Newspaper Archive of
The Ortonville Independent
Ortonville, Minnesota
Lyft
January 12, 1922     The Ortonville Independent
PAGE 6     (6 of 8 available)        PREVIOUS     NEXT      Full Size Image
 
PAGE 6     (6 of 8 available)        PREVIOUS     NEXT      Full Size Image
January 12, 1922
 

Newspaper Archive of The Ortonville Independent produced by SmallTownPapers, Inc.
Website © 2019. All content copyrighted. Copyright Information.     Terms Of Use.     Request Content Removal.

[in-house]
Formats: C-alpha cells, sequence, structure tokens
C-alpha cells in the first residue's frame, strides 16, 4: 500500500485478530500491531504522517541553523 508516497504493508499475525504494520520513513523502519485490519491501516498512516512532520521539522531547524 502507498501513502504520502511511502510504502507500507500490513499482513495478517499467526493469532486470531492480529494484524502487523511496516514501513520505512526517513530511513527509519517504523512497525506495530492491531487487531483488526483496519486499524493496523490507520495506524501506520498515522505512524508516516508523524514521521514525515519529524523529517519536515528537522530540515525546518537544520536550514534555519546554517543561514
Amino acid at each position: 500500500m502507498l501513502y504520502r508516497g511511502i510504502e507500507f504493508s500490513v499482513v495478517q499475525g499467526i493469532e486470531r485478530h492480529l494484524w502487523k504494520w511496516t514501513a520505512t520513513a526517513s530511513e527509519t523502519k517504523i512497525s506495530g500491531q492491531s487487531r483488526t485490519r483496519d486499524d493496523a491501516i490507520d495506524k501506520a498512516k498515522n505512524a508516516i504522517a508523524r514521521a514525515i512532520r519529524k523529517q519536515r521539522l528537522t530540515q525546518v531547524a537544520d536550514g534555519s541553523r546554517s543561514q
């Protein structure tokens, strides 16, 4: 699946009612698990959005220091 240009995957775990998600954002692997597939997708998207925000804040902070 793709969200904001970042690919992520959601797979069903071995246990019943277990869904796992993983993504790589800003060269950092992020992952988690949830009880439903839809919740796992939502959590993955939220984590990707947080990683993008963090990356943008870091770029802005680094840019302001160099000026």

AGE 6 THE ORTONVILLE INDEPENDENT THURSDAY, JANUARY !00erican ] Leqion 00ol-n00r ADJUSTMENTS. By Stafford King, Minnesta Ameri- can Legion State Adjutant. 20 YOU KNOW That the government of the United States has paid out hundreds of thou- ands of dollars for adjusted claims? Hundreds of thousands for deprecia- te(] rolling stock of the railways ? Hundreds of thousands cash to Great Britain for "ferrying" us over ? ttundeds of thousands bonus to ship- yard workers ? Much more to munition workers ? Much more to civilian help in Wash- ington, D. C.? That Secretary Mellon of the treas- ury said .soldier's adjusted compensa- tion would cost two hundred million dollars a year? And that it would bankrupt the gov- ernment ? AND THEN-- Within sixty days, Congress did Tun away with the surtax, a tax on ch necessities as golf balls and hockey clubs etc., which deprived the Toverr, ment of an annual income of over eight hundred million dollars ? WHAT WE DESERVE IS WORTH FIGHTING FOR. Get together. Join the Legion. Unity will bring us victory. Pay your 1922 dues. DO IT NOW! To help Minnesota Legion posts 'get out the Gopher gang," State Ad- atant King has offered to mimeo- graph copies of Post Pep Letters or bulletins to be mailed individual lt members by post officers--using the state headquarters printing raa- chine for this purpose. And still they join the ranks of the Lea*ion. Littlef0rk, Minnesota, cele- brated the New Year by appling for a Minnesota Legion Post charter, six- teen buddies signing the application /or the 490th post in the Gopher state. Only ten milestones to half thousand mark. Let's go! Writes Adjutant Reinhardt of De- troit Minnesota Legion Post No. 15: "Herewith check for $250 for 1922 members. We feel we have earned that citation--send it along. Our i .Gophers are raising havoc with Iowa . ornmthey have dug up half a dozen Iowa boys and enrolled them in our Detroit, Minnesota post. Over the top for 1922! Let's go!"Detroit. "Be a live Legionaire. Attend zetings. If there is one thing that gves your officers confidence and en- ourage.ment to go ahead with activi- vities that will make your post the best in McLeod County, it is your atten- tance at meetings," is the appeal of Adjutant Clair of Wisted Minnesota Post No. 407 in a Pep Letter to mem- bers. Winsted Pos, with 41 members last year, already has 61 for 1922. "When you pay your 1922 dues and eceive your membership card for the New Year, be sure to sign your name above the words 'Not valid unless countersigned by the member," warns Legion State Treasurer Ray Tennant. "If this is not done and the card is ]ost, an unscrupulous finder may sign :your name and use the card for mer- Cenary purposes." Comrade Tennant suggests that each Legionaire insert ]Ms address and telephone number on iris membership card, Three Minnesota Legion representa- tives, Commander Van Dyke, Adju- tant King, and National Committee- man Ray ,Rossberg of Crookston, will attend the gathering of officers from all Legion Departments to be called to order by Commander Hanford Mac- raider at Indianapolis, January 20 and 1, at which time the Legion's cam- paign of service and organization for :[922 will be mapped out. The neet- lag will be attended by General Per- ing, Secretary Denby of the Navy, and a personal representative of President Harding. Leave it to the Gopher Leonaire to hit an original idea, writes Post Commander Nordstrom of Tracy: "Our membership is steadily increasing. We Bre givin a Legion service stripe to ach member who enrolls a new bud- dy. One day I jolcingly told the boys I would do this. They took me at my word. As each secured a new mem- ber. his nume was posted on the Le- gion bulletin board, with a red ink mark onosite-:-one stride for each pew momber. The: are doinr so well that I have ordered another bottle of red ink to take care of all the service trfpes they are earning.'Trac.v. So successful was the Gopher plan of Legion State Headquarters to pre- sent a citation to each Minnesota Le- gion post which remitted the dues for 1922 of 75 per cent of its 1921 mem- bership by New Years Day, that state Adjutant Stafford King has bulletin- ed all Gopher posts that a new cit '- tion of merit will be awarded each post which, by February 28th, remits 1922 dues for a total neml)ershiI: equal to that of the total member- ship in 1921. "Indications point to ,q record Gopher Legion membership in 1922," declares State Adjutant. Records at Minnesota Legion heed- quarters show that in 1921 the LegioY Posts of the Gopher state did 43,262 good deeds for their less fortunate comrades. In doing this work they expended more than $75,009. This does not include 21,000 cases where- ;n hospital treatment, back pay. voca- tional training, disability compensa- tion, etc., were secured for sick and in- iured buddies. Nor does it take into consideration the thousands of visits and gifts made by members of the American Legion Auxiliary to sick -omrades in our government hospitals. There is more work to be done in 1922. WILL YOU HELP? Independent Ads bring results. NEWS and COMMENT By THE INDEPENDENT Summer business over at Glenwood has increased from $6,600 in 1914 to $86,000.00 in 1921, according to fig- ures kept by Mr. Peters of that city and made public at a banquet of the business men recently. "It impresses very forcibly tpon the attention of the people of Glenwood how depen- dent the city has become on its sum- mer business and the business men are wide awake to the fact and have laid plans to further matters that will lraw these people to Glenwood," states the Herald. What is said to be the longest tele- phone call thru a northern Minnesota exchange took place last week when a call from San Francisco, Calif., to A1- varado was handled thru the office at Warren, Minnesota. Altho the con- versation was carried a distance of approximately 250 miles the opera- tor states that she could hear it as distinctly as calls from neighboring towns. Suit in the amount of $1,700 has been brought by Leo Spotz of Star- buck against the mayor of Benson and two police officers of that city for alleged da,mage to his automobile and his good name. The defendants are accused of breaking into the Spotz car in search of moonshine while it was stored in a garage at Benson. No evidence was unearthed. The ofdcial opening of the armory at Benson, Minnesota, has been post- poned to Thursday, January 26, to give ample ti.me for the proper finishing of the building. Governor J. A. O. Preus has been invited to be present and address the gathering and a high class orchestra has been engaged to play for the ball following. The Ben- son Monitor anticipates a large gath- ering of people from the neighboring towns. Livestock breeders of Traverse county have raised over $1,600 for the erection of a sales oavilion at tb Fair grounds at Wheaton, construction of which is to commence at once. It is understoon that the business men subscribed quite liberally to the fund which is certain to promote a greater interest in the right direction among the farmers of that county. A di;idend of 10 per cent on the capital stock of the Western Minne- sota Hospital at Graceville was de- clared at a recent meeting of the di- rectors. This, the seventh dividend, makes a total of 65 per cent of the stock subscriptions which has been re- turned to the stockhelders. demic in that locality they that a certain family had ing water from their cistern been ordered cleaned and was: to have contained almost of sentiment." The Marvin State Bank of S. D., was closed by the examiner last week, Heraht-Advance, of Milbank. dition of the bank had been ever since 1912, the article the direct cause was due to having been made recently. --Get your neighbor to "They must have some big fires for the independent down in Ortonville," states the Whea- ten Gazette-Reporter, "for the 'es- teemed' Independent remarks: The fire alarm was turned in promptly and Wells after a stubborn fight the fire was dis- tinguished. Of course the Chicago fire and the Cloquet fire became dis- tinguished but now comes Ortonville with the claim for a distinguished fire." The above was a bad one, we'll ad- mit, but not quite as noticeable as this one which we saw in an exchange I co.m.ing to our desk awhile back. In o- ,, giving an account of a typhoid fever scare the paper went on to explain lt n taoing the oriein of the enl- I am prepared to put your well in the least and smallest cost to you. me first. R. 3, OrtonvillePhone Buick Prices Effective January 1st, 1922 22.Four.34 Two Passenger Roadster, $ 895 22-Four-35 Five Passenger Touring, 935 22-Six-44 Three Passenger Roadster, 1365 22-Four-36 Three Passenger Coupe, 1295 22.Six-45 Five Passenger Touring, 1395 22-Four-37 Five Passenger Sedan . . 139 22-Six-49 Seven Passenger, Touring, 1585 22.Six.46 Three Passenger Coupe, 18800 22.Six.48 o Four Passenger Coupe . . 2075 22.Six.47 Five Passenger Sedan . . 216S 22-Six-50 Seven Passenger Sedan, 2375 BUICK MOTOR COMPANY, FLINT, MICHIGAN Dirts/on of Gmera/Moto Cooat/ Pioneer Builders of Valve-in-Head Motor Cars S o,,A. M. S. EMRAU il "" 11 When better automobileS are built", Buick will build them ,i I AGE 6 THE ORTONVILLE INDEPENDENT THURSDAY, JANUARY !00erican ] Leqion 00ol-n00r ADJUSTMENTS. By Stafford King, Minnesta Ameri- can Legion State Adjutant. 20 YOU KNOW That the government of the United States has paid out hundreds of thou- ands of dollars for adjusted claims? Hundreds of thousands for deprecia- te(] rolling stock of the railways ? Hundreds of thousands cash to Great Britain for "ferrying" us over ? ttundeds of thousands bonus to ship- yard workers ? Much more to munition workers ? Much more to civilian help in Wash- ington, D. C.? That Secretary Mellon of the treas- ury said .soldier's adjusted compensa- tion would cost two hundred million dollars a year? And that it would bankrupt the gov- ernment ? AND THEN-- Within sixty days, Congress did Tun away with the surtax, a tax on ch necessities as golf balls and hockey clubs etc., which deprived the Toverr, ment of an annual income of over eight hundred million dollars ? WHAT WE DESERVE IS WORTH FIGHTING FOR. Get together. Join the Legion. Unity will bring us victory. Pay your 1922 dues. DO IT NOW! To help Minnesota Legion posts 'get out the Gopher gang," State Ad- atant King has offered to mimeo- graph copies of Post Pep Letters or bulletins to be mailed individual lt members by post officers--using the state headquarters printing raa- chine for this purpose. And still they join the ranks of the Lea*ion. Littlef0rk, Minnesota, cele- brated the New Year by appling for a Minnesota Legion Post charter, six- teen buddies signing the application /or the 490th post in the Gopher state. Only ten milestones to half thousand mark. Let's go! Writes Adjutant Reinhardt of De- troit Minnesota Legion Post No. 15: "Herewith check for $250 for 1922 members. We feel we have earned that citation--send it along. Our i .Gophers are raising havoc with Iowa . ornmthey have dug up half a dozen Iowa boys and enrolled them in our Detroit, Minnesota post. Over the top for 1922! Let's go!"Detroit. "Be a live Legionaire. Attend zetings. If there is one thing that gves your officers confidence and en- ourage.ment to go ahead with activi- vities that will make your post the best in McLeod County, it is your atten- tance at meetings," is the appeal of Adjutant Clair of Wisted Minnesota Post No. 407 in a Pep Letter to mem- bers. Winsted Pos, with 41 members last year, already has 61 for 1922. "When you pay your 1922 dues and eceive your membership card for the New Year, be sure to sign your name above the words 'Not valid unless countersigned by the member," warns Legion State Treasurer Ray Tennant. "If this is not done and the card is ]ost, an unscrupulous finder may sign :your name and use the card for mer- Cenary purposes." Comrade Tennant suggests that each Legionaire insert ]Ms address and telephone number on iris membership card, Three Minnesota Legion representa- tives, Commander Van Dyke, Adju- tant King, and National Committee- man Ray ,Rossberg of Crookston, will attend the gathering of officers from all Legion Departments to be called to order by Commander Hanford Mac- raider at Indianapolis, January 20 and 1, at which time the Legion's cam- paign of service and organization for :[922 will be mapped out. The neet- lag will be attended by General Per- ing, Secretary Denby of the Navy, and a personal representative of President Harding. Leave it to the Gopher Leonaire to hit an original idea, writes Post Commander Nordstrom of Tracy: "Our membership is steadily increasing. We Bre givin a Legion service stripe to ach member who enrolls a new bud- dy. One day I jolcingly told the boys I would do this. They took me at my word. As each secured a new mem- ber. his nume was posted on the Le- gion bulletin board, with a red ink mark onosite-:-one stride for each pew momber. The: are doinr so well that I have ordered another bottle of red ink to take care of all the service trfpes they are earning.'Trac.v. So successful was the Gopher plan of Legion State Headquarters to pre- sent a citation to each Minnesota Le- gion post which remitted the dues for 1922 of 75 per cent of its 1921 mem- bership by New Years Day, that state Adjutant Stafford King has bulletin- ed all Gopher posts that a new cit '- tion of merit will be awarded each post which, by February 28th, remits 1922 dues for a total neml)ershiI: equal to that of the total member- ship in 1921. "Indications point to ,q record Gopher Legion membership in 1922," declares State Adjutant. Records at Minnesota Legion heed- quarters show that in 1921 the LegioY Posts of the Gopher state did 43,262 good deeds for their less fortunate comrades. In doing this work they expended more than $75,009. This does not include 21,000 cases where- ;n hospital treatment, back pay. voca- tional training, disability compensa- tion, etc., were secured for sick and in- iured buddies. Nor does it take into consideration the thousands of visits and gifts made by members of the American Legion Auxiliary to sick -omrades in our government hospitals. There is more work to be done in 1922. WILL YOU HELP? Independent Ads bring results. NEWS and COMMENT By THE INDEPENDENT Summer business over at Glenwood has increased from $6,600 in 1914 to $86,000.00 in 1921, according to fig- ures kept by Mr. Peters of that city and made public at a banquet of the business men recently. "It impresses very forcibly tpon the attention of the people of Glenwood how depen- dent the city has become on its sum- mer business and the business men are wide awake to the fact and have laid plans to further matters that will lraw these people to Glenwood," states the Herald. What is said to be the longest tele- phone call thru a northern Minnesota exchange took place last week when a call from San Francisco, Calif., to A1- varado was handled thru the office at Warren, Minnesota. Altho the con- versation was carried a distance of approximately 250 miles the opera- tor states that she could hear it as distinctly as calls from neighboring towns. Suit in the amount of $1,700 has been brought by Leo Spotz of Star- buck against the mayor of Benson and two police officers of that city for alleged da,mage to his automobile and his good name. The defendants are accused of breaking into the Spotz car in search of moonshine while it was stored in a garage at Benson. No evidence was unearthed. The ofdcial opening of the armory at Benson, Minnesota, has been post- poned to Thursday, January 26, to give ample ti.me for the proper finishing of the building. Governor J. A. O. Preus has been invited to be present and address the gathering and a high class orchestra has been engaged to play for the ball following. The Ben- son Monitor anticipates a large gath- ering of people from the neighboring towns. Livestock breeders of Traverse county have raised over $1,600 for the erection of a sales oavilion at tb Fair grounds at Wheaton, construction of which is to commence at once. It is understoon that the business men subscribed quite liberally to the fund which is certain to promote a greater interest in the right direction among the farmers of that county. A di;idend of 10 per cent on the capital stock of the Western Minne- sota Hospital at Graceville was de- clared at a recent meeting of the di- rectors. This, the seventh dividend, makes a total of 65 per cent of the stock subscriptions which has been re- turned to the stockhelders. demic in that locality they that a certain family had ing water from their cistern been ordered cleaned and was: to have contained almost of sentiment." The Marvin State Bank of S. D., was closed by the examiner last week, Heraht-Advance, of Milbank. dition of the bank had been ever since 1912, the article the direct cause was due to having been made recently. --Get your neighbor to "They must have some big fires for the independent down in Ortonville," states the Whea- ten Gazette-Reporter, "for the 'es- teemed' Independent remarks: The fire alarm was turned in promptly and Wells after a stubborn fight the fire was dis- tinguished. Of course the Chicago fire and the Cloquet fire became dis- tinguished but now comes Ortonville with the claim for a distinguished fire." The above was a bad one, we'll ad- mit, but not quite as noticeable as this one which we saw in an exchange I co.m.ing to our desk awhile back. In o- ,, giving an account of a typhoid fever scare the paper went on to explain lt n taoing the oriein of the enl- I am prepared to put your well in the least and smallest cost to you. me first. R. 3, OrtonvillePhone Buick Prices Effective January 1st, 1922 22.Four.34 Two Passenger Roadster, $ 895 22-Four-35 Five Passenger Touring, 935 22-Six-44 Three Passenger Roadster, 1365 22-Four-36 Three Passenger Coupe, 1295 22.Six-45 Five Passenger Touring, 1395 22-Four-37 Five Passenger Sedan . . 139 22-Six-49 Seven Passenger, Touring, 1585 22.Six.46 Three Passenger Coupe, 18800 22.Six.48 o Four Passenger Coupe . . 2075 22.Six.47 Five Passenger Sedan . . 216S 22-Six-50 Seven Passenger Sedan, 2375 BUICK MOTOR COMPANY, FLINT, MICHIGAN Dirts/on of Gmera/Moto Cooat/ Pioneer Builders of Valve-in-Head Motor Cars S o,,A. M. S. EMRAU il "" 11 When better automobileS are built", Buick will build them ,i I PAGE 6 THE ORTONVILLE INDEPENDENT ] AJnerican al Leuion 1.tiW Cdrner ADJUSTMENTS. By Stafford King, an Legion State Adi.tt. DO YOU K/OW f.tAt*s has paid out hundreds of thou- .aanda of dollars for adj.ated alarms? Hundreds of thousds for depria- ted toning steak of the railways? Hdreds of thonds h to 4raat Britain for "ferrying" us over? Hdeds of thousands bonus to ship- yard workers ? Much more to munition workers? Much more to eivillan help in Wash- ington, D. C. That Sectary Mellon of the tas- nry said soldier's adjusted compensa- dollars a year? And that it would bankrupt the gov- ment ? AND THEN-- Within sixty days, Congress ran h eesti as olf balls and .- eekey dubs etc., wdeh deprlved the Tvnt of an annual income of ever eight hundred million dollars? WHAT WE DESERVE IS FIGHTING POR. . Get together. Join the Legion. UMty dll bring us victory. Pay your 1922 d. DO IT Newt To help Masota Le#on posts get out the Gopher gang," State Ad- tant Ydng h offend to taph cogies of Post pep Letters or bulletins to be mmled IDOt members by lost nmeerng Zhe #ate headquarte printing ma- rine for tMs purpo. And sll they join Legion. Littlefork, Minnesota, le- brated the New Yr by appllng for a Minnesota lgion Pt charter, six- teen buddies slgning e applleaton or the 400th post in the Gopher st a*. Only mark. Let's go So sueful was the Gopher p]a of Legion State Headquarters to p- ............ . ..... NEWS and COMMENT 1922 of 75 g. bership hy New Years Day, that state .................... ''" Adjut.nt staffe] mnz has By THE INDEPENDENT ed all Gopher peats that a tlon of me*it will be awarded each post which, by Febary Sth, remit Suit in the amot of $1,700 h 122 dues for a h increased from $6,C0 in been brought by L Spotz of Str- equal to that of the $86.000,00 in 1921, rding to fig- buck against the mayor ship in 1921. "Inditions point to  ares kept by Mr. Pee of that city and two police emirs of that city for cord Cpher Legion membership in and made public at a banque of the 1922," declares State AdjutanL "It impsse his good name. The defendants are very forcibly lg into the Spotz Rerds at Mnnesota Legion head the people of Glenwood quarters show that in 192t the Legio. dent the city posts of the Gopher met business d the me wide awake to the good deeds for their less comrades. In doing this work they more than $75,009. This Oraw these people to include states the Herald. tioual tining, disability What is sMd to be the I tlen, eta., Jnred bddiem Nor ds it eonsition th , Calif., to AI- d gifts made by Legion Auxiliary Wan, Minueta. goveent hospitals, cied a mo rk to be done approximately WILL yOU IELp? tot states that she tqd hear it distinctly as calls fm neighboring --Independent Ads riag rult was stod n a garage at No evidence was unearthed. pened to Thursday, ffanry 26, to give ple time for the proper finishing of the building. Governor J, A. O. gathering xnd a hlgh class orchestra has been engaged to play for the ball follovAng. Livek breeder-----' of Trarae[ eounty haralsed over $1,600 for the of a e o at tl Fair g; demie in that Ioeallt of which is to eomm at on. It that the busi men suhserlbed quite liberally to the been ordered cleaned and to have utained interest in the right dilation ong of niment." the farmers of that unty. -- The Marvin State Bank el A dlvidend of 10 per nt on the D., was ,y the capital stock of the Weste sota Hospital at Granville was d Herald-Advan, of Milbank ent meeting of the di- dition of the bank had be' This. the sevth dividend, ever sin 912, the article, makes a totaI of 65 per nt of the the dt cau w: stock subscriptions which has bn - haing bn made eatly. -- --Get your neighbor to m "They must have so big fis the independent too. da in Ortonville," states the Whea- ten Gazette-Reporter, "for the 'es- teemed" Independent marks: The ........... Wells tlngulshe& Of coupe the Chicago fire and t: I  ppared to put i Ine, tshed hut now comes with the elim for a distlngmshed our well In the leas fi.,' The above was a bad one. 'i] ad. me first. mit, bat no% quite  heritable as olng to our desk awMle back. I giving an ot of a typhoid fever R. 8, sre the apr went on to explain aHewRh ehek for $25O mbers. We feel we that dtation--nd it along. Om Gcphs  raing hav with I vthey ha dug up half a dor Iowa boys d Ued lk4rot, Minnesota pos far 1922t Let's go"--Detit. "Be a live Legiol. meetings. If there is o thing thai gives y eegat to go ahead with i. tles that w/ll makeyour post thebes1 MeLo4 Co, it is your att. dau at mting.," is the appeal ol Ajutt Clair of Wlsted Minesot tars. last year, alrdy has 61 for 1922. "When you pay yo aelve your mbehip card for th New yar, b re to sig above the words 'Net valid t.des teigned by the member." wa lagion State Tre Ray Tennant "If this  t da d the lent. ary purpose" *gsest that eh Ida membehip card, Mete, Commander Va Dyke, Adl. 4amt llano, and National Cott. mn Ray Rossbet amd the gathering of omeers fro a Legion Departments to he ealled order by Colander Hadord *drier at Indipolls. Js4aal ZL at which time the Legion's m. !reign of settee nd organiation for 1922 ll be mapp t. la wiU b attended by General Per- a6ng, Secretary Denby o! the Navyj d a personal epteseotatve d lecedent Harlng. Leave it to the Gopher Leonre te Mt  ordinal Ida. es post oander Nerdstm of Traey: "Ou roberhlp is steadily increasing. W* giving a I . One L ! jokingly told th boy I nld do thi They t3ok me at my rd. As eh secured a nw m.m- tar hi nme w Idon bunen hoard with a d ink mark onsltene tli for eh  nmber. es tev are eainz.'--Trae con/for thinl/ers rtfor t ony Buick Prices Effective January 1st, 1922 22.Four-34 Two Passenger Roadster, $ 895 22-Four-35 Five Passenger Touring, 935 22.8ix-44 Three Passenger Roadster, 1365 22.Four-36 Three Passenger Coupe, 1295 22-Six-4.5 Five Passenger Touring, 1395 22-Fore'-37 Five Passenger Sedan . . 1395 22-Stx-49 Seven Passenger, Touring, 1585 22-Stx-46 Three Passenger Coupe, 1885 22.81x-48 Four Passenger Coupe . . 2075 22-Stx-47 Five Passenger Sedan . . 2165 22-Six-50 Seven Passenger Sedan, 2375 A//prow lr. G/t lnm/k BUI MOTOR COMPANY, FLINT, MICHIGAN A. M. SEMRAU ODIqA .z. t-* -I -t MINN. When better automobiles are built, Buick will , ! build AGE 6 THE ORTONVILLE INDEPENDENT THURSDAY, JANUARY !00erican ] Leqion 00ol-n00r ADJUSTMENTS. By Stafford King, Minnesta Ameri- can Legion State Adjutant. 20 YOU KNOW That the government of the United States has paid out hundreds of thou- ands of dollars for adjusted claims? Hundreds of thousands for deprecia- te(] rolling stock of the railways ? Hundreds of thousands cash to Great Britain for "ferrying" us over ? ttundeds of thousands bonus to ship- yard workers ? Much more to munition workers ? Much more to civilian help in Wash- ington, D. C.? That Secretary Mellon of the treas- ury said .soldier's adjusted compensa- tion would cost two hundred million dollars a year? And that it would bankrupt the gov- ernment ? AND THEN-- Within sixty days, Congress did Tun away with the surtax, a tax on ch necessities as golf balls and hockey clubs etc., which deprived the Toverr, ment of an annual income of over eight hundred million dollars ? WHAT WE DESERVE IS WORTH FIGHTING FOR. Get together. Join the Legion. Unity will bring us victory. Pay your 1922 dues. DO IT NOW! To help Minnesota Legion posts 'get out the Gopher gang," State Ad- atant King has offered to mimeo- graph copies of Post Pep Letters or bulletins to be mailed individual lt members by post officers--using the state headquarters printing raa- chine for this purpose. And still they join the ranks of the Lea*ion. Littlef0rk, Minnesota, cele- brated the New Year by appling for a Minnesota Legion Post charter, six- teen buddies signing the application /or the 490th post in the Gopher state. Only ten milestones to half thousand mark. Let's go! Writes Adjutant Reinhardt of De- troit Minnesota Legion Post No. 15: "Herewith check for $250 for 1922 members. We feel we have earned that citation--send it along. Our i .Gophers are raising havoc with Iowa . ornmthey have dug up half a dozen Iowa boys and enrolled them in our Detroit, Minnesota post. Over the top for 1922! Let's go!"Detroit. "Be a live Legionaire. Attend zetings. If there is one thing that gves your officers confidence and en- ourage.ment to go ahead with activi- vities that will make your post the best in McLeod County, it is your atten- tance at meetings," is the appeal of Adjutant Clair of Wisted Minnesota Post No. 407 in a Pep Letter to mem- bers. Winsted Pos, with 41 members last year, already has 61 for 1922. "When you pay your 1922 dues and eceive your membership card for the New Year, be sure to sign your name above the words 'Not valid unless countersigned by the member," warns Legion State Treasurer Ray Tennant. "If this is not done and the card is ]ost, an unscrupulous finder may sign :your name and use the card for mer- Cenary purposes." Comrade Tennant suggests that each Legionaire insert ]Ms address and telephone number on iris membership card, Three Minnesota Legion representa- tives, Commander Van Dyke, Adju- tant King, and National Committee- man Ray ,Rossberg of Crookston, will attend the gathering of officers from all Legion Departments to be called to order by Commander Hanford Mac- raider at Indianapolis, January 20 and 1, at which time the Legion's cam- paign of service and organization for :[922 will be mapped out. The neet- lag will be attended by General Per- ing, Secretary Denby of the Navy, and a personal representative of President Harding. Leave it to the Gopher Leonaire to hit an original idea, writes Post Commander Nordstrom of Tracy: "Our membership is steadily increasing. We Bre givin a Legion service stripe to ach member who enrolls a new bud- dy. One day I jolcingly told the boys I would do this. They took me at my word. As each secured a new mem- ber. his nume was posted on the Le- gion bulletin board, with a red ink mark onosite-:-one stride for each pew momber. The: are doinr so well that I have ordered another bottle of red ink to take care of all the service trfpes they are earning.'Trac.v. So successful was the Gopher plan of Legion State Headquarters to pre- sent a citation to each Minnesota Le- gion post which remitted the dues for 1922 of 75 per cent of its 1921 mem- bership by New Years Day, that state Adjutant Stafford King has bulletin- ed all Gopher posts that a new cit '- tion of merit will be awarded each post which, by February 28th, remits 1922 dues for a total neml)ershiI: equal to that of the total member- ship in 1921. "Indications point to ,q record Gopher Legion membership in 1922," declares State Adjutant. Records at Minnesota Legion heed- quarters show that in 1921 the LegioY Posts of the Gopher state did 43,262 good deeds for their less fortunate comrades. In doing this work they expended more than $75,009. This does not include 21,000 cases where- ;n hospital treatment, back pay. voca- tional training, disability compensa- tion, etc., were secured for sick and in- iured buddies. Nor does it take into consideration the thousands of visits and gifts made by members of the American Legion Auxiliary to sick -omrades in our government hospitals. There is more work to be done in 1922. WILL YOU HELP? Independent Ads bring results. NEWS and COMMENT By THE INDEPENDENT Summer business over at Glenwood has increased from $6,600 in 1914 to $86,000.00 in 1921, according to fig- ures kept by Mr. Peters of that city and made public at a banquet of the business men recently. "It impresses very forcibly tpon the attention of the people of Glenwood how depen- dent the city has become on its sum- mer business and the business men are wide awake to the fact and have laid plans to further matters that will lraw these people to Glenwood," states the Herald. What is said to be the longest tele- phone call thru a northern Minnesota exchange took place last week when a call from San Francisco, Calif., to A1- varado was handled thru the office at Warren, Minnesota. Altho the con- versation was carried a distance of approximately 250 miles the opera- tor states that she could hear it as distinctly as calls from neighboring towns. Suit in the amount of $1,700 has been brought by Leo Spotz of Star- buck against the mayor of Benson and two police officers of that city for alleged da,mage to his automobile and his good name. The defendants are accused of breaking into the Spotz car in search of moonshine while it was stored in a garage at Benson. No evidence was unearthed. The ofdcial opening of the armory at Benson, Minnesota, has been post- poned to Thursday, January 26, to give ample ti.me for the proper finishing of the building. Governor J. A. O. Preus has been invited to be present and address the gathering and a high class orchestra has been engaged to play for the ball following. The Ben- son Monitor anticipates a large gath- ering of people from the neighboring towns. Livestock breeders of Traverse county have raised over $1,600 for the erection of a sales oavilion at tb Fair grounds at Wheaton, construction of which is to commence at once. It is understoon that the business men subscribed quite liberally to the fund which is certain to promote a greater interest in the right direction among the farmers of that county. A di;idend of 10 per cent on the capital stock of the Western Minne- sota Hospital at Graceville was de- clared at a recent meeting of the di- rectors. This, the seventh dividend, makes a total of 65 per cent of the stock subscriptions which has been re- turned to the stockhelders. demic in that locality they that a certain family had ing water from their cistern been ordered cleaned and was: to have contained almost of sentiment." The Marvin State Bank of S. D., was closed by the examiner last week, Heraht-Advance, of Milbank. dition of the bank had been ever since 1912, the article the direct cause was due to having been made recently. --Get your neighbor to "They must have some big fires for the independent down in Ortonville," states the Whea- ten Gazette-Reporter, "for the 'es- teemed' Independent remarks: The fire alarm was turned in promptly and Wells after a stubborn fight the fire was dis- tinguished. Of course the Chicago fire and the Cloquet fire became dis- tinguished but now comes Ortonville with the claim for a distinguished fire." The above was a bad one, we'll ad- mit, but not quite as noticeable as this one which we saw in an exchange I co.m.ing to our desk awhile back. In o- ,, giving an account of a typhoid fever scare the paper went on to explain lt n taoing the oriein of the enl- I am prepared to put your well in the least and smallest cost to you. me first. R. 3, OrtonvillePhone Buick Prices Effective January 1st, 1922 22.Four.34 Two Passenger Roadster, $ 895 22-Four-35 Five Passenger Touring, 935 22-Six-44 Three Passenger Roadster, 1365 22-Four-36 Three Passenger Coupe, 1295 22.Six-45 Five Passenger Touring, 1395 22-Four-37 Five Passenger Sedan . . 139 22-Six-49 Seven Passenger, Touring, 1585 22.Six.46 Three Passenger Coupe, 18800 22.Six.48 o Four Passenger Coupe . . 2075 22.Six.47 Five Passenger Sedan . . 216S 22-Six-50 Seven Passenger Sedan, 2375 BUICK MOTOR COMPANY, FLINT, MICHIGAN Dirts/on of Gmera/Moto Cooat/ Pioneer Builders of Valve-in-Head Motor Cars S o,,A. M. S. EMRAU il "" 11 When better automobileS are built", Buick will build them ,i I